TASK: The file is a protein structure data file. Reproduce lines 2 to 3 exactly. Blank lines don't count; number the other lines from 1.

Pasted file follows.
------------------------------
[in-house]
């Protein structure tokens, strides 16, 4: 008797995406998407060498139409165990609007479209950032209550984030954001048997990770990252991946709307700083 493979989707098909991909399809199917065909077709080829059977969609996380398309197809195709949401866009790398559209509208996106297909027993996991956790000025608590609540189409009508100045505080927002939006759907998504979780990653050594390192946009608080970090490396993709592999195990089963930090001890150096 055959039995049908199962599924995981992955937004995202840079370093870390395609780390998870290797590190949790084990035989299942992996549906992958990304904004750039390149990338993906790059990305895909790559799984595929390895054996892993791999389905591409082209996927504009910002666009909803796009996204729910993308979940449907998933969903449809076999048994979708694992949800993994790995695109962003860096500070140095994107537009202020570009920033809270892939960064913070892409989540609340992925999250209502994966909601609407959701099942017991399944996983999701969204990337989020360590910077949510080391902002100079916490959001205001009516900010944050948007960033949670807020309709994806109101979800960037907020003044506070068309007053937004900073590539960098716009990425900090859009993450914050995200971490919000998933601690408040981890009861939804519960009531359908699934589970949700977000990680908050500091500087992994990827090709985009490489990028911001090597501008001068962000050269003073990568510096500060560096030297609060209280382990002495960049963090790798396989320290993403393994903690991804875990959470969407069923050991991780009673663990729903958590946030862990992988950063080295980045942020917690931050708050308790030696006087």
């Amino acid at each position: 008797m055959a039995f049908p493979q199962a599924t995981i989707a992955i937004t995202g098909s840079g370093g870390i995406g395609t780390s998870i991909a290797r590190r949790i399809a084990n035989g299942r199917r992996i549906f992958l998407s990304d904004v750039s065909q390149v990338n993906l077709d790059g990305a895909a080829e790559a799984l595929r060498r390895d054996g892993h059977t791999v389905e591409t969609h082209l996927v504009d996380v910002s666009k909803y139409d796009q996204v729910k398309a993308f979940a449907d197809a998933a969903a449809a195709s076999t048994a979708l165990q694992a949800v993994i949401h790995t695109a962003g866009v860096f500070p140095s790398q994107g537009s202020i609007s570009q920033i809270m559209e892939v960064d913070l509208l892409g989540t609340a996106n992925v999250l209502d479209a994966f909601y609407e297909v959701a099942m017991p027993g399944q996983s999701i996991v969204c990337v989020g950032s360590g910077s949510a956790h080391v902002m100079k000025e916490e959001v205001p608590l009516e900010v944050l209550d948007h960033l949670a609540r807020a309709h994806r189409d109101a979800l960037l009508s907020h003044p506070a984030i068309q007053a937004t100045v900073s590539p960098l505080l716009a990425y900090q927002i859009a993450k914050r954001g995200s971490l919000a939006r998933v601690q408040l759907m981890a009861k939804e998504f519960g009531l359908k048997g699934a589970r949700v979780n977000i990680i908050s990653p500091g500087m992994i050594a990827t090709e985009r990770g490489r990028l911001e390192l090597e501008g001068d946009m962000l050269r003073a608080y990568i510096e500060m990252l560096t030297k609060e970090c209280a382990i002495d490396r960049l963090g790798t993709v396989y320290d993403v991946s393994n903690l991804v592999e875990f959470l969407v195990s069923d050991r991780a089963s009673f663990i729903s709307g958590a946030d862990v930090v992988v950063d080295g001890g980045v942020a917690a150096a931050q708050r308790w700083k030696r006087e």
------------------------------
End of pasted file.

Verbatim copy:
């Protein structure tokens, strides 16, 4: 008797995406998407060498139409165990609007479209950032209550984030954001048997990770990252991946709307700083 493979989707098909991909399809199917065909077709080829059977969609996380398309197809195709949401866009790398559209509208996106297909027993996991956790000025608590609540189409009508100045505080927002939006759907998504979780990653050594390192946009608080970090490396993709592999195990089963930090001890150096 055959039995049908199962599924995981992955937004995202840079370093870390395609780390998870290797590190949790084990035989299942992996549906992958990304904004750039390149990338993906790059990305895909790559799984595929390895054996892993791999389905591409082209996927504009910002666009909803796009996204729910993308979940449907998933969903449809076999048994979708694992949800993994790995695109962003860096500070140095994107537009202020570009920033809270892939960064913070892409989540609340992925999250209502994966909601609407959701099942017991399944996983999701969204990337989020360590910077949510080391902002100079916490959001205001009516900010944050948007960033949670807020309709994806109101979800960037907020003044506070068309007053937004900073590539960098716009990425900090859009993450914050995200971490919000998933601690408040981890009861939804519960009531359908699934589970949700977000990680908050500091500087992994990827090709985009490489990028911001090597501008001068962000050269003073990568510096500060560096030297609060209280382990002495960049963090790798396989320290993403393994903690991804875990959470969407069923050991991780009673663990729903958590946030862990992988950063080295980045942020917690931050708050308790030696006087």
């Amino acid at each position: 008797m055959a039995f049908p493979q199962a599924t995981i989707a992955i937004t995202g098909s840079g370093g870390i995406g395609t780390s998870i991909a290797r590190r949790i399809a084990n035989g299942r199917r992996i549906f992958l998407s990304d904004v750039s065909q390149v990338n993906l077709d790059g990305a895909a080829e790559a799984l595929r060498r390895d054996g892993h059977t791999v389905e591409t969609h082209l996927v504009d996380v910002s666009k909803y139409d796009q996204v729910k398309a993308f979940a449907d197809a998933a969903a449809a195709s076999t048994a979708l165990q694992a949800v993994i949401h790995t695109a962003g866009v860096f500070p140095s790398q994107g537009s202020i609007s570009q920033i809270m559209e892939v960064d913070l509208l892409g989540t609340a996106n992925v999250l209502d479209a994966f909601y609407e297909v959701a099942m017991p027993g399944q996983s999701i996991v969204c990337v989020g950032s360590g910077s949510a956790h080391v902002m100079k000025e916490e959001v205001p608590l009516e900010v944050l209550d948007h960033l949670a609540r807020a309709h994806r189409d109101a979800l960037l009508s907020h003044p506070a984030i068309q007053a937004t100045v900073s590539p960098l505080l716009a990425y900090q927002i859009a993450k914050r954001g995200s971490l919000a939006r998933v601690q408040l759907m981890a009861k939804e998504f519960g009531l359908k048997g699934a589970r949700v979780n977000i990680i908050s990653p500091g500087m992994i050594a990827t090709e985009r990770g490489r990028l911001e390192l090597e501008g001068d946009m962000l050269r003073a608080y990568i510096e500060m990252l560096t030297k609060e970090c209280a382990i002495d490396r960049l963090g790798t993709v396989y320290d993403v991946s393994n903690l991804v592999e875990f959470l969407v195990s069923d050991r991780a089963s009673f663990i729903s709307g958590a946030d862990v930090v992988v950063d080295g001890g980045v942020a917690a150096a931050q708050r308790w700083k030696r006087e």